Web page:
Friday, February 6, 2015

National Review's War On Women

Obviously behind in my reading, I just read "On A LARC" by Robert VerBruggen in the December 14, 2014 issue of National Review magazine (NR).  You can access all or part of the article here.  

My response in the form of a letter to the editor at NR follows, but there are basically two points so excessively irritating about the article.  One is the writer's, well, his male chauvinism though I hate that expression.  I'm not by any means a feminist, but VerBruggen shows himself to be brainwashed by 50 years of  feminist lies and so is one of those men who perhaps unwittingly, though conveniently, diminishes and takes advantage of the dignity of the woman as a human person.

The second excessively irritating thing about the article is its suggestion that conservatives need to nip a little here, tuck a little there, adjust their beliefs and views so they can get along with the Left.
This is the worst kind of cowardice.  If this is NR's stance, fine, but then it can't rightfully call itself "up to the minute conservative commentary."  

My comments:

All the points in  Robert Verbruggen's article "On a LARC" (December 31, 2014) follow logically one from the other if one accepts his premises, which he finally states halfway through his article.  He writes:  It's not as if we're going to ban birth control, eject women from the workplace, make abstinence until marriage. . . common, . . . .talk today's youth into marrying in their teens or early 20s, . . . . .
We're not?  How does he know?  Mr. Verbruggen writes that "many conservatives might prefer to bring back the marriage culture that America enjoyed decades ago,. . . . ."  That's a handy over-simplification Verbruggen makes to allow him to draw the mis-guided conclusions he goes on to promote in his article.  
Forget a return to the climate of the pre-60s revolution that Verbruggen implies some of us are looking for.   We seek an awareness of the human person that includes regarding sex, not as some animalistic urge to be indulged at will, but as an aspect of our humanity that yields the most benefits to society and to us as individuals when enjoyed within the bonds of marriage.  We seek a respect for and acknowledgment of the role that marriage plays in reducing poverty and providing the best environment for raising children.  We look to educate teenagers about the value of their sexuality, the benefits of chastity and abstinence, and to impress upon young adults, especially women, the perils of single motherhood both for themselves and their fatherless children.  We seek to re-educate men like Robert Verbruggen who've been bought and sold by the feminists as he writes "Giving women more control over their fertility is the most promising way to address this situation."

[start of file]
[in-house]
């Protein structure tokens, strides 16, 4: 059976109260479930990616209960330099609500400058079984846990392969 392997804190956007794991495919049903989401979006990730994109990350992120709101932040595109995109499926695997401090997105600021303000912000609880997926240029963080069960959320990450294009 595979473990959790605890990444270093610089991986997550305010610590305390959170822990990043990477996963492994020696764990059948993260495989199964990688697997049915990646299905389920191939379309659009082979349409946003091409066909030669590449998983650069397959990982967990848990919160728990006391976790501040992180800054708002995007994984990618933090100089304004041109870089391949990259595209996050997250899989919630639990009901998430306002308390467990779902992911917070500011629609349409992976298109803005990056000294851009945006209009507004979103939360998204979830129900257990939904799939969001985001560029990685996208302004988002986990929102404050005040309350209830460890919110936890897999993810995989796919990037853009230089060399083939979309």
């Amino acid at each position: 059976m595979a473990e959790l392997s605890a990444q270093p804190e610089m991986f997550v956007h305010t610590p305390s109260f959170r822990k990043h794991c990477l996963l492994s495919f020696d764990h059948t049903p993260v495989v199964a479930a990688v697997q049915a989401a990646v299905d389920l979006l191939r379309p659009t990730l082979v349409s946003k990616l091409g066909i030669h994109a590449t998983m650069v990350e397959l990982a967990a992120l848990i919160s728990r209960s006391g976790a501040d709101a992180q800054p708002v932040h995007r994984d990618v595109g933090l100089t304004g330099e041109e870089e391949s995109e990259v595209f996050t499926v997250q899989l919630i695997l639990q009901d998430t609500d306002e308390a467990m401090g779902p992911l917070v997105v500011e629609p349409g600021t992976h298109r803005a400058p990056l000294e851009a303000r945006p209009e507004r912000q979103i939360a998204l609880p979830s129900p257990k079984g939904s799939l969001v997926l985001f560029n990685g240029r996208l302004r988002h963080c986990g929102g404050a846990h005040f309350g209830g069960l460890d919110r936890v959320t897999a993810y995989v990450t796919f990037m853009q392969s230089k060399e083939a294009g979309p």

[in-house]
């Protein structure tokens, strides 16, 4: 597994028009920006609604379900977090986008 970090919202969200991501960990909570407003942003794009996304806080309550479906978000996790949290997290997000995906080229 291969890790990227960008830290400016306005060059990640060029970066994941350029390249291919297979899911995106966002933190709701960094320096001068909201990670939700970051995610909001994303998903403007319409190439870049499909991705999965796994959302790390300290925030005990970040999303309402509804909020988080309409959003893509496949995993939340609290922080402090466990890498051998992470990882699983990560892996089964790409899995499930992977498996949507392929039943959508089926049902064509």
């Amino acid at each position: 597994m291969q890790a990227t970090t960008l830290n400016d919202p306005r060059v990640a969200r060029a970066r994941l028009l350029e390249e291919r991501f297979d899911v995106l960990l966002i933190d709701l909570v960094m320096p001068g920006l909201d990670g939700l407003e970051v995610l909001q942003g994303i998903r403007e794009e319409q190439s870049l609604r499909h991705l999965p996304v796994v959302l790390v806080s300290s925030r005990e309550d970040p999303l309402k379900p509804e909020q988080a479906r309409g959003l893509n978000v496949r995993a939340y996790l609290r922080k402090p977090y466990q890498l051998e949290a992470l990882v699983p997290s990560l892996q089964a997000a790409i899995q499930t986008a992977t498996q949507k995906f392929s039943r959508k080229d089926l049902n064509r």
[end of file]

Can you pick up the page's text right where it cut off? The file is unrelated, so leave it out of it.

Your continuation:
No, Robert, women don't need more control over their fertility.  Men and women together will benefit when they control  and respect their sexuality which is the gift and responsibility of both sexes.  When it comes to sex, the commonly-held wisdom, and Mr. Verbruggen holds it in this article, is that rational adults and silly, hot-headed teenagers simply cannot control their sexual urges nor can they be held responsible for them.  Yet, despite this inability, Robert Verbruggen has come to the remarkable conclusion that women alone can shoulder the load for our society's uncontrollable sexual urges by having a health care professional  (I use the phrase advisedly)  shove a piece of plastic into their reproductive organs.  The women-folk won't mind. And don't complain about infections, cramps or other deleterious side effects either, gals.  How convenient that one group in society, women, can bear the burden of responsibility for everyone else, including men.  Mr. Verbruggen illustrates nicely the Real War on Women. 
More to Verbruggen's own point I suppose, is his notion that women and their IUDs will bring conservatives, pro-lifers and "religious people" to the bargaining table with the Left on controversies surrounding contraception and abortion. This is appeasement and carries with it the tacit implication that the Left is really right on these issues and that conservatives ought to change or at least massage their beliefs enough to be nice and just get along with everyone else, that they should be moderates.  

It's a large task, changing minds and hearts about foundational issues such as human sexuality, marriage, family and abortion when they've been obscured by the utilitarian, secular and politically expedient values Robert Verbruggen gives voice to in this article. It's a disappointment to read such an article in the pages of National Review.

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